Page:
“The aim [of a recording space] is to prevent unwanted noise coming into your recording environment, as well as prevent the sound that you’re creating from bouncing around inside your recording environment and creating lots of reverb.”
To achieve this, Jess recommends adding lots of fabric and cushioned objects to your recording space - duvets, curtains, upholstered furniture, towels, rugs and carpet are all useful for this.
The spaces you need to pay the most attention to are those behind your mic and behind you, because this is where sound will try to bounce the most while you’re talking.
Editing, mixing, mastering and publishing
“Respect your listeners’ time.”
After recording your audio, there are four stages that go into releasing a podcast episode that your listeners will enjoy: editing; mixing; mastering; and publishing.
The main goals of each stage are:
- Editing - remove anything that distracts or detracts. This could include repetition, long pauses, overuse of filler words
- Mixing - make sure that voices are level and that any music you include doesn’t drown out speech
- Mastering - master your podcast to the recommended loudness of -16 LUFS. This will make sure that when a podcast goes out to different directories that might have their own level that they like to play things at, there shouldn’t be too large a difference between what your podcast is providing and what they play it at
- Publishing - export your recording to an mp3 file for publishing
Remember, all of these stages can also be outsourced if you don’t have the skills or time to take charge of them.
How will people find your podcast
“Honestly, everybody is working hard to get listeners, because there’s so much now competing for people’s attention. So you try to make the best show that you can, and then you try to get the word out.”
Jess recommends that, when promoting your podcast, you ask yourself:
- Who else is interested in your topic? Are there any other groups you know who might enjoy your podcast, such as facebook groups, or a community group at your library, for example?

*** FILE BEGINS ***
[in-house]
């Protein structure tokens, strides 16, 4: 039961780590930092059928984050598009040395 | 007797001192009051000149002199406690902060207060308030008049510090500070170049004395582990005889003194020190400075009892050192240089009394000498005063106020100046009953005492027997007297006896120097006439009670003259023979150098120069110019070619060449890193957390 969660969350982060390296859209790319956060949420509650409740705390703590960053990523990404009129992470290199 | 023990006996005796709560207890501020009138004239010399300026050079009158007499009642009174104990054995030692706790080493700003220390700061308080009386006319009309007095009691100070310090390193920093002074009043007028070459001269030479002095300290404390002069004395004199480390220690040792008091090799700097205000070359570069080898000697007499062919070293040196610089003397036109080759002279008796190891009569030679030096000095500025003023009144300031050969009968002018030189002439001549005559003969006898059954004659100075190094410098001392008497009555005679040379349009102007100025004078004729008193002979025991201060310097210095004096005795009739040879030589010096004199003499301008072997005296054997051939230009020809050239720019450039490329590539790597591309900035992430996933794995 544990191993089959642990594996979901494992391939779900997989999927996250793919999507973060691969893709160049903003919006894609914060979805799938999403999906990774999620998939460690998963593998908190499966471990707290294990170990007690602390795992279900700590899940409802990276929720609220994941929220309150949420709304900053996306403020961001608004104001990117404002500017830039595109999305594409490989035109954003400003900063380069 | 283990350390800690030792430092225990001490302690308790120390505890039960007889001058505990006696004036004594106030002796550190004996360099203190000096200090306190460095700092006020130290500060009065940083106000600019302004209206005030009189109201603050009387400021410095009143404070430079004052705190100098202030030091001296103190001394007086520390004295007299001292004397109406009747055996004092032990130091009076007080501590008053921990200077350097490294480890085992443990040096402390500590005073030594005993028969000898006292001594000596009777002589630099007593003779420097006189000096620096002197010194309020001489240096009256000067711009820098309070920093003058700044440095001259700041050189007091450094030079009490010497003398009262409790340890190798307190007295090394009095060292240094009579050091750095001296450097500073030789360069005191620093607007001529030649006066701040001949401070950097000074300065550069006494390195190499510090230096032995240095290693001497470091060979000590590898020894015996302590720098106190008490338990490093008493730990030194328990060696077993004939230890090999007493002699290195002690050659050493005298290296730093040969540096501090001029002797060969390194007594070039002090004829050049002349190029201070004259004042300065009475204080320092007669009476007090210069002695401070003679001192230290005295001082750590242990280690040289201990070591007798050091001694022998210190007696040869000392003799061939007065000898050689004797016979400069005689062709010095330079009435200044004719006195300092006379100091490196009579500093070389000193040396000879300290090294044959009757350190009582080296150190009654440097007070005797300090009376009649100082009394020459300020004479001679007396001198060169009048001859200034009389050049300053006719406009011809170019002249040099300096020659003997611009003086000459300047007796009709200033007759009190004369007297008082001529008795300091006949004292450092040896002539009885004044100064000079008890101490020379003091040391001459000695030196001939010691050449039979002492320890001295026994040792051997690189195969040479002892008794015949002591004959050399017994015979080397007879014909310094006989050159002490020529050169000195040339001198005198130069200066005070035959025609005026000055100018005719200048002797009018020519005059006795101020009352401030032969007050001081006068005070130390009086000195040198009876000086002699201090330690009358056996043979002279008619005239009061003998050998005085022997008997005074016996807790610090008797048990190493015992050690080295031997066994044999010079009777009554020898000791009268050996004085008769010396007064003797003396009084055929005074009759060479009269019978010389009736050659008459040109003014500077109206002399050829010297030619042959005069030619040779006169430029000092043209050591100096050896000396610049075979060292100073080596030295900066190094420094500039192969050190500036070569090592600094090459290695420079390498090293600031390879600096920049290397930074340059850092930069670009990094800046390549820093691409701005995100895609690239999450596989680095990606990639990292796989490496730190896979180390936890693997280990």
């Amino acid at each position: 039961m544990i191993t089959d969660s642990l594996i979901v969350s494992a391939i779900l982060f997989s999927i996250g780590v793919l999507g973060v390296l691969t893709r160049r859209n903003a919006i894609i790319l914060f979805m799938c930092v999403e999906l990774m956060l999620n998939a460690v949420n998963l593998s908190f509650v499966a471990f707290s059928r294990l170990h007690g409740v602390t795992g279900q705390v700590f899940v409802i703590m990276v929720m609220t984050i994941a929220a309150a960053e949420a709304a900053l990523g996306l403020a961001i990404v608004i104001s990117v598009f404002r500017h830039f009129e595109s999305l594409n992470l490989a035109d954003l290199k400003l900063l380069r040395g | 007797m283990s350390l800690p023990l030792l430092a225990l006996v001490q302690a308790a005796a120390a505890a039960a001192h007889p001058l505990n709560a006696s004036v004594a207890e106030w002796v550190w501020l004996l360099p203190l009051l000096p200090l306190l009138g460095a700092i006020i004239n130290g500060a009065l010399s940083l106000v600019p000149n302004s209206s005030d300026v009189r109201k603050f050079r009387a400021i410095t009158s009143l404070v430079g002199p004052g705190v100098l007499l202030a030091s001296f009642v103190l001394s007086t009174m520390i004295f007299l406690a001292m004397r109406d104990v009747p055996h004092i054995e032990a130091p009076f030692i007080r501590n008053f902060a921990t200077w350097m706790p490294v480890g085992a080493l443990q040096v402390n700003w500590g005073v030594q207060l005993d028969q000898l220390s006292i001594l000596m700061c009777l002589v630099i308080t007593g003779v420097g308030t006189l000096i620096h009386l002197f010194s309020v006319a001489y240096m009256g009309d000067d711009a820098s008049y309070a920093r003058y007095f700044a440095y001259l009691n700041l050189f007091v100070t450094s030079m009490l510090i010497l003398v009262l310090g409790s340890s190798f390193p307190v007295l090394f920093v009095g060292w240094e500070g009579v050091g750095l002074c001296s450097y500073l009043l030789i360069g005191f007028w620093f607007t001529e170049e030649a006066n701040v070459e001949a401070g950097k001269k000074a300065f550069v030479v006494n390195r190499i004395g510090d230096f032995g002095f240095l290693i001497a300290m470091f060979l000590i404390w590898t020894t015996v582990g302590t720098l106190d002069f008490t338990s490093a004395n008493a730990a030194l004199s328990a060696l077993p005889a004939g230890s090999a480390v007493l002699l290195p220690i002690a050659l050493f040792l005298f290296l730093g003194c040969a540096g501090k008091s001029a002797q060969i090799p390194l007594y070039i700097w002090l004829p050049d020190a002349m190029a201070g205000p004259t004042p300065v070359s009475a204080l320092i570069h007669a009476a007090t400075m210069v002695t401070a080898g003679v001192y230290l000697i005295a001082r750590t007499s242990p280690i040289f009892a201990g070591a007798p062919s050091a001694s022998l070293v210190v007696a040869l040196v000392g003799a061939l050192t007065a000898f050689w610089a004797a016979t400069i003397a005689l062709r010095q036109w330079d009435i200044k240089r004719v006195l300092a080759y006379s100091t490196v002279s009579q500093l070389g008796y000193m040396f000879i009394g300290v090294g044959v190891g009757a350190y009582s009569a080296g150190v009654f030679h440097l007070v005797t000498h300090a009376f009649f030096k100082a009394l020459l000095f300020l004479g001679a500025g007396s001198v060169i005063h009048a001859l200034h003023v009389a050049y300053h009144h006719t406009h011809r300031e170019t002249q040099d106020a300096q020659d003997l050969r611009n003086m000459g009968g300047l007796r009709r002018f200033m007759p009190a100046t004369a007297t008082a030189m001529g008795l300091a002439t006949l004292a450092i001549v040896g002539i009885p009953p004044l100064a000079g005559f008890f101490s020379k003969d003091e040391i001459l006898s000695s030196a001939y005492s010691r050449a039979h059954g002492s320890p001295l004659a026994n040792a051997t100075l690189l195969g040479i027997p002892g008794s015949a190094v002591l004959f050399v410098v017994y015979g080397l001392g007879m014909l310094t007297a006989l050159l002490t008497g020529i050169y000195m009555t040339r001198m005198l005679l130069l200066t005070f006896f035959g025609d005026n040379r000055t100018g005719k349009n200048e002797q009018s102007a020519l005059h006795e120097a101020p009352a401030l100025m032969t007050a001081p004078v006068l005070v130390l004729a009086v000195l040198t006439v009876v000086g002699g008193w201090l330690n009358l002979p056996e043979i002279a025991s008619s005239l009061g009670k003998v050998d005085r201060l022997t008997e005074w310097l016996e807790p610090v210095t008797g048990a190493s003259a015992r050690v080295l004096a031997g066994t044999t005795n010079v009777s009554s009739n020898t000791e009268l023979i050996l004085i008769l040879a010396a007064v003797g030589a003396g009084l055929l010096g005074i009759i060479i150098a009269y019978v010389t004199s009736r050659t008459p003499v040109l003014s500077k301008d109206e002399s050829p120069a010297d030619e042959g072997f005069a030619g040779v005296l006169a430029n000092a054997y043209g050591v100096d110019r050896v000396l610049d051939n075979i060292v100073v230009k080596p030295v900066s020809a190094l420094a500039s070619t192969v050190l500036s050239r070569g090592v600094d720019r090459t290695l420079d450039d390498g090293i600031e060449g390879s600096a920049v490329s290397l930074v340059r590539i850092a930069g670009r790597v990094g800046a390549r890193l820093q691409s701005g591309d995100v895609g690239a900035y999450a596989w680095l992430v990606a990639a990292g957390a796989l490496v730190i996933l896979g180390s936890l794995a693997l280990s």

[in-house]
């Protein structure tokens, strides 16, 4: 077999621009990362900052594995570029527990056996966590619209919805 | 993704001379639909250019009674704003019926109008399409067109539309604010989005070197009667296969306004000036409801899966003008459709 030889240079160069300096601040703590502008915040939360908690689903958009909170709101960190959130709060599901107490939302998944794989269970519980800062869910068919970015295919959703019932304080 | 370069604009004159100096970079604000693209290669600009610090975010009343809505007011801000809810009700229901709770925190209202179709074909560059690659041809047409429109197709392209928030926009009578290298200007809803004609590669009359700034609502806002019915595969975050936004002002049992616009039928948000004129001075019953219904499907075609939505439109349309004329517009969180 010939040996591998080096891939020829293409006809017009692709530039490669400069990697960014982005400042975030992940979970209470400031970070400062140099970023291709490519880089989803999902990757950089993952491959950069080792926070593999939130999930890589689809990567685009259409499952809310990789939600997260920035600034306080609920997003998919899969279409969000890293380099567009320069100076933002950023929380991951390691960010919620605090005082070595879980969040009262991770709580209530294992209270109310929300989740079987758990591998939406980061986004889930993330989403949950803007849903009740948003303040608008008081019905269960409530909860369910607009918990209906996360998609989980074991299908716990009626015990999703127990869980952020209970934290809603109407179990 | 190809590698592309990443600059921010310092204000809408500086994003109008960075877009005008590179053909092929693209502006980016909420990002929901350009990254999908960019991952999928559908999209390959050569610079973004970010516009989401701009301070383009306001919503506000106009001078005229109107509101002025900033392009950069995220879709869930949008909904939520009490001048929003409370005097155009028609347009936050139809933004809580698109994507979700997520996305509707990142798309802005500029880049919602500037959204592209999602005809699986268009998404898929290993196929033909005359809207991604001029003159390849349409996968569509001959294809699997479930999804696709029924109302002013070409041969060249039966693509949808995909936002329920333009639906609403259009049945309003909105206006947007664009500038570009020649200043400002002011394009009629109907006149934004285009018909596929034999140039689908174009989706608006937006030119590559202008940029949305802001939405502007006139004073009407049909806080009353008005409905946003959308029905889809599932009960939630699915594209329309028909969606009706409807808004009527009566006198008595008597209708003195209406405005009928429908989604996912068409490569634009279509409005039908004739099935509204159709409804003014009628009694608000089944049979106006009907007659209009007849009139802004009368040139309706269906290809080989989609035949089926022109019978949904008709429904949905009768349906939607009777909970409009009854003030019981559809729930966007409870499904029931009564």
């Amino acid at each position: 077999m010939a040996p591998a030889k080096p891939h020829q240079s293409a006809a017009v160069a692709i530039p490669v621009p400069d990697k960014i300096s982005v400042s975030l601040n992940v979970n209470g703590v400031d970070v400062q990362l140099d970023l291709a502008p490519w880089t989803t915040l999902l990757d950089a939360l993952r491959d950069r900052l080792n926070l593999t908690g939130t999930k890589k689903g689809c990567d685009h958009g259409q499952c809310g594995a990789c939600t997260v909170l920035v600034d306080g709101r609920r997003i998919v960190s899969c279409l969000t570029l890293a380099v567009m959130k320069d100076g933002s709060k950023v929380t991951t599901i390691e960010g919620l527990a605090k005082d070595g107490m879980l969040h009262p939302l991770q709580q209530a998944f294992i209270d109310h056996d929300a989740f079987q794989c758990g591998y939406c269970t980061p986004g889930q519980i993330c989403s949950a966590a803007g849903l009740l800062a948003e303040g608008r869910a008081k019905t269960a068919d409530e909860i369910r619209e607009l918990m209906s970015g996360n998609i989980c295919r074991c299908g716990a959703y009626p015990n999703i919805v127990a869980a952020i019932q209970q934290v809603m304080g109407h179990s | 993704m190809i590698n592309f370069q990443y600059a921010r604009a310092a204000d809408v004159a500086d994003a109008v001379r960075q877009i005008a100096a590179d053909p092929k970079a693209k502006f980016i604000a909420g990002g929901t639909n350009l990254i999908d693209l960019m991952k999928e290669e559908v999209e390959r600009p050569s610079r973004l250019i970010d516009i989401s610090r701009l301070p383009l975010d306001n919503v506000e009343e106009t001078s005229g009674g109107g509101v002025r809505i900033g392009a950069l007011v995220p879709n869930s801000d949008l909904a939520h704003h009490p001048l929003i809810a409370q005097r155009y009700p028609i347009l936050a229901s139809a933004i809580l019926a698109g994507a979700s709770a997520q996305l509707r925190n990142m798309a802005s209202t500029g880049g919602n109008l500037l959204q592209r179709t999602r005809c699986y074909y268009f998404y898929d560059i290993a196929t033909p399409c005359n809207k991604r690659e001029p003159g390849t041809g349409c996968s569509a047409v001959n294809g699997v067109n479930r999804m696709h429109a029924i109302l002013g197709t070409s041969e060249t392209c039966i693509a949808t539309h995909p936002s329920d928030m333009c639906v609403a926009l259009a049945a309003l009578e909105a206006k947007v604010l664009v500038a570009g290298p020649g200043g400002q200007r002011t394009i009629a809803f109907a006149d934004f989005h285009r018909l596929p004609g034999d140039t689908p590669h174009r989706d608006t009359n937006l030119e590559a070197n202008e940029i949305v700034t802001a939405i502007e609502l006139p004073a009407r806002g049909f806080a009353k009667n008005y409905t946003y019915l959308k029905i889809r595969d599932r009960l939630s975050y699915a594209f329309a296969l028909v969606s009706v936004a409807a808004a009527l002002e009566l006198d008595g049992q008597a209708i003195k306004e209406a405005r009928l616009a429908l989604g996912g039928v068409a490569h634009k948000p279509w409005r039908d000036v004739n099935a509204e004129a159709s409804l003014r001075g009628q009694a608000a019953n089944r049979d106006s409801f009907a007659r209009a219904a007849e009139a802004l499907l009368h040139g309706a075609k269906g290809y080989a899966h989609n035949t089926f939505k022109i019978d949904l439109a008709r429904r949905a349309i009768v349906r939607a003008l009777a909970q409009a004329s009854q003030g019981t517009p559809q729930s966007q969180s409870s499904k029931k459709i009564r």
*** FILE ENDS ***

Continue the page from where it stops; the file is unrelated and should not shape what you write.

- Can you be a guest on someone else’s podcast, or have another podcast host as a guest on yours? Research other podcasts on similar topics to find people to collaborate with
- Can you create sharable content that will help you promote your podcast on social media? An example of this might be an audiogram - a waveform visualisation of a sound clip from your podcast. Jess recommends using Headliner to make these
- Can you make a transcript of your podcast? This helps your podcast appear in keyword searches and achieve a higher search engine optimisation ranking, and improves its accessibility
- Do your show notes use keywords that people might use to search for content like your podcast?
The don’ts of making a podcast
“Comparison is the thief of joy!”
Now you’re ready to start planning your very own podcast! Jess’s final reminders are not to:
- Slander any individuals or companies in your podcast
- Use copyrighted material without express, written permission from the copyright holder
- Negatively compare your podcast to shows created by professional production teams
- Get consumed by statistics - focus instead on cultivating gratitude for anybody who finds it valuable to spend time listening to your podcast
For further inspiration, why not tune into The Listening Books Podcast? To listen to Jess’s conversations with the authors and narrators of your favourite books, please click here.
Listening Books provide a charitable audiobook lending service for people of all ages in the UK whose illness, mental health condition, disability or learning difficulty makes it more challenging to read print or hold a book. Online access to our collection of over 10,000 audiobooks costs just £20 a year, with completely free memberships available to anyone who would find this cost a barrier to joining our service. To learn more about becoming a Listening Books member, please click here.
Rest Less Events offers a comprehensive programme of online events, designed to bring like-minded people together to share interests and experiences, learn new things and make new connections, at home and around the world. To learn more about upcoming events, please click here.
Author: Emily Pye
Adapted from a talk by: Jessica Stone